(Hank Aaron Statue, beside which his casket sat during memorial services for him at Truist Park in January)
(World Series Trophy)
(Time Capsule)
(Hank’s 1969 jersey)
(Tom Glavine’s 1995 jersey)
(Dale Murphy’s 1982 jersey)
(Champagne bottle used to spray champagne in celebration of the 1995 championship)
(Half of the retired numbers. Murphy, Cox, Chipper, Spahn, Smoltz, Maddux)

Born on the Bayou: 72 Years of Outlaw Living

He’s got 109 hit singles, 99 of which could be found on Billboard Hot Country chart at one time. He’s the son of arguably the greatest Country Music artist to ever live.

He’s an outlaw in every sense of the word, all you have to do is look at his family tree to see that the outlaw lifestyle comes to him naturally. I mean after all, his daddy is Hank Williams Sr, it doesn’t get more outlaw than that.

On this day in 1949, Hank Williams Sr and his wife Audrey Mae Sheppard Williams welcomed little Randall Hank Williams into this world in Shreveport, Louisiana. Hank Sr nicknamed Randall Hank “Bocephus” after Grand Ole Opry comedian Rod Brasfield’s ventriloquist dummy. Now, Hank Sr died in 1953, when young Bocephus was around three or four. So after that, he was raised by his mother Audrey.

When Hank Jr was a child, you could say that a Taj Mahal of musicians visited him and his family, given his father’s status before he passed away on New Year’s Day of 1953.

When I say a Taj Mahal of artists visited his home in his younger days, I don’t mean just one or two famous “regular” artists like you may think. I mean the likes of Merle Haggard, Johnny Cash, Fats Domino, Earl Scruggs, Lightnin’ Hopkins, and Jerry Lee Lewis among others.

Williams first stepped on stage and performed his father’s songs at the age of eight and this was just the beginning of what would become what is today a very successful musical career.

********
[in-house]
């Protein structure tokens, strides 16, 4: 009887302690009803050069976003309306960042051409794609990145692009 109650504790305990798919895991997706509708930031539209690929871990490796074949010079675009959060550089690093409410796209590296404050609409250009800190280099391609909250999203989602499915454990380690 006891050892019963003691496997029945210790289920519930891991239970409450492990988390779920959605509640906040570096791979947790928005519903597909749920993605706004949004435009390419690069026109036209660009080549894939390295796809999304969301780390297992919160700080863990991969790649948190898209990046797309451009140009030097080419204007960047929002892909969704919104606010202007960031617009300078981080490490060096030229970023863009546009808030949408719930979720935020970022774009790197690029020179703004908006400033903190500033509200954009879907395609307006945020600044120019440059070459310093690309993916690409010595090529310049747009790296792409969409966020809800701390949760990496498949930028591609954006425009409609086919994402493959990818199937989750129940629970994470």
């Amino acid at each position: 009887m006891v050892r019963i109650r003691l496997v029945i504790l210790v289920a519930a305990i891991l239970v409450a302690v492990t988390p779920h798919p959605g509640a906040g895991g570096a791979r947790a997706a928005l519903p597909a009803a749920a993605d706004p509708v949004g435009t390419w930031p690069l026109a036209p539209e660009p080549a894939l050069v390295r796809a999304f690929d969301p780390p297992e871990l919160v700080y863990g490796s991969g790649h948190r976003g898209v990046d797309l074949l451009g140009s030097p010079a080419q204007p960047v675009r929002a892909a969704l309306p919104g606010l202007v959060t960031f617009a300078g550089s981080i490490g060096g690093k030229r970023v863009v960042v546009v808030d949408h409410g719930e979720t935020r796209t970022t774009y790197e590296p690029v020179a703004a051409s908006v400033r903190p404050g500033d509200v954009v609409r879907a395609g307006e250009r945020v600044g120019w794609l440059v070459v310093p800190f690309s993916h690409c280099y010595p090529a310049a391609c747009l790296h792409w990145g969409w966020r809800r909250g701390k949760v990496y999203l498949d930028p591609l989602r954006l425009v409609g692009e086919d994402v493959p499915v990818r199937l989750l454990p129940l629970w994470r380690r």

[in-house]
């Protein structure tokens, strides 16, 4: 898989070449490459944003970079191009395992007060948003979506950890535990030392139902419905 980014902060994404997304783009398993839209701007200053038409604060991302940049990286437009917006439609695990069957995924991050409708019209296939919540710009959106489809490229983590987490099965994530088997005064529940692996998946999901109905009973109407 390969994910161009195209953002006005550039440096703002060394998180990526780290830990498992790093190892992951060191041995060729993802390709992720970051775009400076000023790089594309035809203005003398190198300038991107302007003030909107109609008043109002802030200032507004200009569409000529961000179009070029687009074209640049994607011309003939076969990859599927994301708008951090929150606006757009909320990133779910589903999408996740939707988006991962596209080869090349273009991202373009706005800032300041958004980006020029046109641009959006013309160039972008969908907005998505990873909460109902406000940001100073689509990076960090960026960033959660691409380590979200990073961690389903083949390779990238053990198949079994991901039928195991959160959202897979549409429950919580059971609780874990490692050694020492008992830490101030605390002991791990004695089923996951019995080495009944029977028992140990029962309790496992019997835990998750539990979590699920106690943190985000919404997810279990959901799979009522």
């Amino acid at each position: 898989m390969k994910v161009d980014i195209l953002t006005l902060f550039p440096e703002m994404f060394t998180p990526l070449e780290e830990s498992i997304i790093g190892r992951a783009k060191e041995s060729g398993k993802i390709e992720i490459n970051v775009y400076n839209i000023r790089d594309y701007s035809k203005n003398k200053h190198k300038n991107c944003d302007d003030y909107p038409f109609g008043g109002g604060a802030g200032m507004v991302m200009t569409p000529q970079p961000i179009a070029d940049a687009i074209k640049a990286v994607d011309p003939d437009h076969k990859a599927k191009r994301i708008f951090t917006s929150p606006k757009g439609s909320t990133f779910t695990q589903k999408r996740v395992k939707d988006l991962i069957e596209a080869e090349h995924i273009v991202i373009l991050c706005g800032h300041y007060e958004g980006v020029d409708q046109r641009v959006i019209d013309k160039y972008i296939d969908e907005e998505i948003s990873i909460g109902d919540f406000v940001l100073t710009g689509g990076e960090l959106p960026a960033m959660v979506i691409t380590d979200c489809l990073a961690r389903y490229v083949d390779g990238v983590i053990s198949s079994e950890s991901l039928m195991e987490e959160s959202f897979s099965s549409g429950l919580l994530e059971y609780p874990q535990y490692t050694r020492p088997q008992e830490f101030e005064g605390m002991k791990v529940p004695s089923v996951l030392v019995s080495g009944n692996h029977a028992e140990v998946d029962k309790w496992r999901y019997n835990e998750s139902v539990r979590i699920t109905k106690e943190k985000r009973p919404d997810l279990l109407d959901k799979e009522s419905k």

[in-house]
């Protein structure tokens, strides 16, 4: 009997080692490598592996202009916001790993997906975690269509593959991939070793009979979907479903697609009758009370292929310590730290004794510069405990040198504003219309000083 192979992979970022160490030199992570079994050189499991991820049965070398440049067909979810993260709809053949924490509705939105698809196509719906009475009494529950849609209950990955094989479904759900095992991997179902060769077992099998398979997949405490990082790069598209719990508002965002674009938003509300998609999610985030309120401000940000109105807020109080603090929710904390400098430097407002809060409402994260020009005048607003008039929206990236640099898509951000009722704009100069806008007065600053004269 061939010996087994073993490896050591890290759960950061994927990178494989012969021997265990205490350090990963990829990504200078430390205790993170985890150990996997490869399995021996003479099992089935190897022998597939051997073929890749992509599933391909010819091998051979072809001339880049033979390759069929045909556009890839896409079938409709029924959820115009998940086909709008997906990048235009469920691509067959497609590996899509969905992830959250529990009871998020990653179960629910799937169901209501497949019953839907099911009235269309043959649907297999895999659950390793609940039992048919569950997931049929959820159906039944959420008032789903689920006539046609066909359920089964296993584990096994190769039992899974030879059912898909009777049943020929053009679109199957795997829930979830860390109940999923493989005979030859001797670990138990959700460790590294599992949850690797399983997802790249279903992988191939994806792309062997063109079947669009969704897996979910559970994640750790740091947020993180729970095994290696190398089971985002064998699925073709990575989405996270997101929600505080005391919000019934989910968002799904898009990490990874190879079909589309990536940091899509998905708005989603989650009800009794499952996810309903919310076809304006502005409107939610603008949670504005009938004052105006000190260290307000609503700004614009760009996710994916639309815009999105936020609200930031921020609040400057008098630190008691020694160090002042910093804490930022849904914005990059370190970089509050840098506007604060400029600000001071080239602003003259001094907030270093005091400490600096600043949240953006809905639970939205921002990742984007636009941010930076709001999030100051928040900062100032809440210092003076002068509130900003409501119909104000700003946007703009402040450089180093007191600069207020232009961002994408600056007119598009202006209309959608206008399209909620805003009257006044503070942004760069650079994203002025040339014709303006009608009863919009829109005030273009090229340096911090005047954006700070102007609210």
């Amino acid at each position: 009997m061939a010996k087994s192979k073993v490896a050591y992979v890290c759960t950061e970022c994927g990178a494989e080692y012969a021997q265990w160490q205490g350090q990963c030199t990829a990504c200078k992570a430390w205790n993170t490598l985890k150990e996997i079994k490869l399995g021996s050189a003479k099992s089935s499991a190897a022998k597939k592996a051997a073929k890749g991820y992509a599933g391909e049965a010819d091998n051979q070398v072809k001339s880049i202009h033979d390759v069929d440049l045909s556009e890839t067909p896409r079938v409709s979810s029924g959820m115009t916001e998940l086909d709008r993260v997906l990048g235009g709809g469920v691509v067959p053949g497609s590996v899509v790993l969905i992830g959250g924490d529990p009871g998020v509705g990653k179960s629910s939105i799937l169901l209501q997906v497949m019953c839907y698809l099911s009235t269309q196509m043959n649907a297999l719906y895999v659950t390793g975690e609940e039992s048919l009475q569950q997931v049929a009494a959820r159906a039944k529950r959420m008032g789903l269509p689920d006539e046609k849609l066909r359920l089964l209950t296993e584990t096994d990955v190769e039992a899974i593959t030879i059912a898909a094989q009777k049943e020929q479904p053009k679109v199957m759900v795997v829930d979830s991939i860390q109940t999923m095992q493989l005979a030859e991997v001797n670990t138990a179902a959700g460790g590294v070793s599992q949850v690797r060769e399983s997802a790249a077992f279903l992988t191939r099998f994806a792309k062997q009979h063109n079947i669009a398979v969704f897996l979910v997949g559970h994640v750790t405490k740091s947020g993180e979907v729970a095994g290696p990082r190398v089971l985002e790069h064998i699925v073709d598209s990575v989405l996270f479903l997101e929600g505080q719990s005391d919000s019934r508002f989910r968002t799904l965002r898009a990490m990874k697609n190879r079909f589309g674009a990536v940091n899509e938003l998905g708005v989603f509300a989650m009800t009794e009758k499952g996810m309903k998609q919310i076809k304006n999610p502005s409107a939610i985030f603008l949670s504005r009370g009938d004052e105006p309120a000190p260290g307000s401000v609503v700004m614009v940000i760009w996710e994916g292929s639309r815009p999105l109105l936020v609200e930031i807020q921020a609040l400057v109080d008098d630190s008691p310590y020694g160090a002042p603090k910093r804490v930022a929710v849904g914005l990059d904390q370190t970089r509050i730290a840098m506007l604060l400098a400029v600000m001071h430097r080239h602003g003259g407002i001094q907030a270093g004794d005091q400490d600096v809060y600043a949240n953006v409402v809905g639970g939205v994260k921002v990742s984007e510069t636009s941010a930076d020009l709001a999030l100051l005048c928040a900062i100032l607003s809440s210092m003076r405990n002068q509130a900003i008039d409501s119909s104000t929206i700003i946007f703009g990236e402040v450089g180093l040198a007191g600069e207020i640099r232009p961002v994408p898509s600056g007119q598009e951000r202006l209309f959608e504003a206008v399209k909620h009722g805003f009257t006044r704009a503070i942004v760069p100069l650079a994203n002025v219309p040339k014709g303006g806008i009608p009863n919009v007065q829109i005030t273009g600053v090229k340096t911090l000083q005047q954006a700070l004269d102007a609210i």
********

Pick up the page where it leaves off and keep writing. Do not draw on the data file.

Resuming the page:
In fact, to date, Hank Williams Jr. has 109 hit singles and is by far the most sought after concert ticket in the country music industry.

His career has seen him honored and awarded many times over the years of sitting somewhere between raisin’ hell and amazing grace. He was the 2006 Johnny Cash Visionary Award recipient and was inducted into the Country Music Hall of Fame in 2020.

He’s won countless Grammy Awards for his musical talents but it’s not about the accolades for Bocephus. He says “I’m tryin’ to keep my daddy’s legacy alive in a world that’s becoming more and more blind to those trailblazers as time rolls on.” I guess you could say, it really is a “Family Tradition” in more than one way. Not only is Bocephus keeping the Drifter’s legacy alive, he’s also paving the way for the future of outlaw country.

Happy 72nd Birthday to the Icon himself, Hank Williams Jr.

(Picture: Getty Images)

Staying in the Fight: Indians to host Mustangs in Area Championship Thursday

It’s been a long season, one full of ups and downs for teams all over the State of Alabama no matter what the classification might be.

Every team has their high points and low points over the course of a season, no matter what length it is. Wetumpka (20-7) seems to be hitting their stride at the perfect time.

Indians’ third baseman Kyle Morrison stated “This is just another game to me, we have a lot of confidence in our teammates and we know what we’re capable of doing, all we have to do is take it pitch by pitch.”

Morrison also stated “We don’t want to overlook those guys (Stanhope Elmore), they are a talented group and nothing will be easy in this one, it never does. As long as we compete for seven solid innings, we’ll be fine.”

The Indians return to the friendly confines of Bazemore Field on Thursday for a doubleheader against Stanhope Elmore, whom the Tribe defeated 8-2 on Tuesday in Millbrook, Alabama, at Furlow Field.

With the rivalry between Stanhope Elmore and Wetumpka being one of Elmore County’s best, Morrison uses it as motivation every time they take the field donning the black and gold.

“This rivalry definitely pushes us harder to go out there and be our best.”

He also credits the tough schedule that Wetumpka was faced with this year as a stepping stone in preparing for this moment.

“This schedule has definitely prepared us not only for this moment, but also for the playoffs. We have faced a lot of talented teams this year with bright futures and we’ve our share of adversity, but in the long run that’s what it takes if you want to succeed.”

“This season has definitely taught us some lessons that we will cherish for the rest of our lives, we definitely won’t take this opportunity for granted because it could be taken away tomorrow.”

It’s the Indians and Mustangs, Wetumpka and Stanhope Elmore, for the Class 6A Area 5 Championship. First pitch is slated for 4:30pm with a second game to follow if necessary.